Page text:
Perceptions from The Urban Child Institute

There is a flood in Memphis.  Every year.

It may not be as dramatic as the rising of the Mississippi River but it’s much more serious in the long run.

It’s the stress flooding the lives of too many of our youngest children every day.

There is of course the stress that comes from families coping with the rising water of the Mississippi River and its tributaries.  Damage to their housing, relocation, and lack of necessities heighten stress on children.

And yet, once the flooding waters recede, Memphis will still have tens of thousands of infants and toddlers gripped by prolonged stress in their every day lives at the precise time when their brains are growing the fastest – to 80 percent of its adult size by their third birthday.

During a natural disaster, Memphis is united by our concern for the children living in shelters and displaced by flooding waters.  We come together to join the fight against the forces of nature that threaten our neighbors.  We prove that we can mobilize to help the youngest among us and to show them that their city cares for them.

We have to do the same for the youngest children in Memphis when there is no natural disaster but a calamity of human proportions. That’s because regardless of what the weather is doing or what the river stage is, we have another disaster to fight – the prolonged stress on children under three years of age.   It’s this kind of sustained stress that can slow – or even stop – brain development.

Here’s the science: cortisol, a steroid hormone produced by the adrenal gland, is released in response to stress, and when stress is prolonged, it can cause long-term damage to the developing brain.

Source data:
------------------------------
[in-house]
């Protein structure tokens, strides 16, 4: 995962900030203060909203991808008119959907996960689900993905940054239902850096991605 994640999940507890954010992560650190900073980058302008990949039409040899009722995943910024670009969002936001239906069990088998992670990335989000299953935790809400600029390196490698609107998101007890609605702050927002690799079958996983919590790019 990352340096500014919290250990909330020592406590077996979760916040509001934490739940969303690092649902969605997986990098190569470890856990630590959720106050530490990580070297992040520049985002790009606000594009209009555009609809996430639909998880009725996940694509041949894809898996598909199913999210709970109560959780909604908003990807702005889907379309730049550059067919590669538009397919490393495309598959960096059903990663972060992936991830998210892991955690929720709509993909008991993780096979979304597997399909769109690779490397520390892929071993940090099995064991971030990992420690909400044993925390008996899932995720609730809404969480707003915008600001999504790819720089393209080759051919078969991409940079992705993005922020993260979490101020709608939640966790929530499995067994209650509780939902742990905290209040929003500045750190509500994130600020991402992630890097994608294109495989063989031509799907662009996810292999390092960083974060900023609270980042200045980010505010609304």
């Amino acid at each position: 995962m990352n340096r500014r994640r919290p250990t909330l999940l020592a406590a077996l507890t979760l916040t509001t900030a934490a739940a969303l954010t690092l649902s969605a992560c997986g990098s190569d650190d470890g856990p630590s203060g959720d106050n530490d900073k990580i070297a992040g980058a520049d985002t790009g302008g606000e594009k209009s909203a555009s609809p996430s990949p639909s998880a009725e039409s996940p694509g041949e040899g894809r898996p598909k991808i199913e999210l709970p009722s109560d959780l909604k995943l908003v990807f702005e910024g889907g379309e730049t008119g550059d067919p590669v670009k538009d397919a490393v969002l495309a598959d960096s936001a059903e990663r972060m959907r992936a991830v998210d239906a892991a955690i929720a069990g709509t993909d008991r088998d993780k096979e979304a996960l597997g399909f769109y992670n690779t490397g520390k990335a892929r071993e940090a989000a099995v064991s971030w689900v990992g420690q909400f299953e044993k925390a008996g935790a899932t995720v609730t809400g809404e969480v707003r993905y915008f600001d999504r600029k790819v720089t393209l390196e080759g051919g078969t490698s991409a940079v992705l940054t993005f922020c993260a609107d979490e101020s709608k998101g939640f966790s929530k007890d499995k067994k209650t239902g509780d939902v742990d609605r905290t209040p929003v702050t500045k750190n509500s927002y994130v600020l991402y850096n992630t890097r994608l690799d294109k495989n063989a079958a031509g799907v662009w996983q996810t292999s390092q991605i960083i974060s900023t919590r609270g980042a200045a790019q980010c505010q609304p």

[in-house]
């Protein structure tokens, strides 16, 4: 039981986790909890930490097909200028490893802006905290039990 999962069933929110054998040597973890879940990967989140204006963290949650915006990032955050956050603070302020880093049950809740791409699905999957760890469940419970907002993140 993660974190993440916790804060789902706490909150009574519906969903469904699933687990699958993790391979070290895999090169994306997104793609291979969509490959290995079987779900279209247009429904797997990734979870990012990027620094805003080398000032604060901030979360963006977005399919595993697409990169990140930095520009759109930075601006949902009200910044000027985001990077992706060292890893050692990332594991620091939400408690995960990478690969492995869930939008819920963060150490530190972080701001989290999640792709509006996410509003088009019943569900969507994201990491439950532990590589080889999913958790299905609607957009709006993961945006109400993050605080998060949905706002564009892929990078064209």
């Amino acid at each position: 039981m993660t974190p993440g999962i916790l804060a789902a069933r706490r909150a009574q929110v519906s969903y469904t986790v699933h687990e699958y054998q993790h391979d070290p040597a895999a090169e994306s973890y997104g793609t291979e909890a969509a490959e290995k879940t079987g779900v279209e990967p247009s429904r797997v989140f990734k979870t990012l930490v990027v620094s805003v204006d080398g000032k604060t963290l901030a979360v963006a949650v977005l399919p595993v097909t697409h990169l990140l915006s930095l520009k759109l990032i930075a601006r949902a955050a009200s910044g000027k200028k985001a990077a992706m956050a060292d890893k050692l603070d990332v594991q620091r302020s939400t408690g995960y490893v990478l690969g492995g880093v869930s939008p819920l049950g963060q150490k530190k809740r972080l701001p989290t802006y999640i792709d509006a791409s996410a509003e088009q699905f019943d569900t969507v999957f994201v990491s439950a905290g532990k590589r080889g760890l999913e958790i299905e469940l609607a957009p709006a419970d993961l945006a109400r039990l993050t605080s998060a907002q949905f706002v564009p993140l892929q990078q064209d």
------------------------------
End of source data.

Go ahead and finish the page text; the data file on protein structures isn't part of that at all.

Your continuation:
It’s also a scientific fact that the vast majority of the brain’s network of connections is formed by a child’s third birthday as a result of his experiences.  If those experiences are stressful, the child’s brain becomes wired to react to threatening situations quickly, and even when the stress is gone, the connection has been formed and the brain may respond as if the stress remains.

The brain stem, when confronted by a perceived threat, triggers the frontal lobe to determine the proper response.  In young children whose frontal lobes are not fully developed, they have to rely on the more primitive part of their brains that is motivated more by emotion than by reason.  If stress on a child is prolonged, this part of their brain is over-developed and emotional control and rational decision-making suffer.

In addition, the prolonged stress can lead to anxiety, lack of empathy, and learning difficulties, and undercut the ability of many children to cope with life later.  It’s a serious dilemma for Memphis because almost 40% of our children live in poverty where stress levels are higher and more chronic.

In other words, we need to stand tall to fight against this potential for disaster just as surely as we fight against natural disasters.  We begin by taking a stand for our youngest children.

We do it by getting more people engaged in parenting programs and interventions in the lives of young children and by calling for more funding for home visitation programs and expanded Early Head Start.
Most of all, we stand together to send the message that every child is worth fighting for.  If the flood is ever to end, we need to begin a campaign now to clean up the threat of prolonged stress in the lives of so many Memphis children.
These are our perceptions at The Urban Child Institute.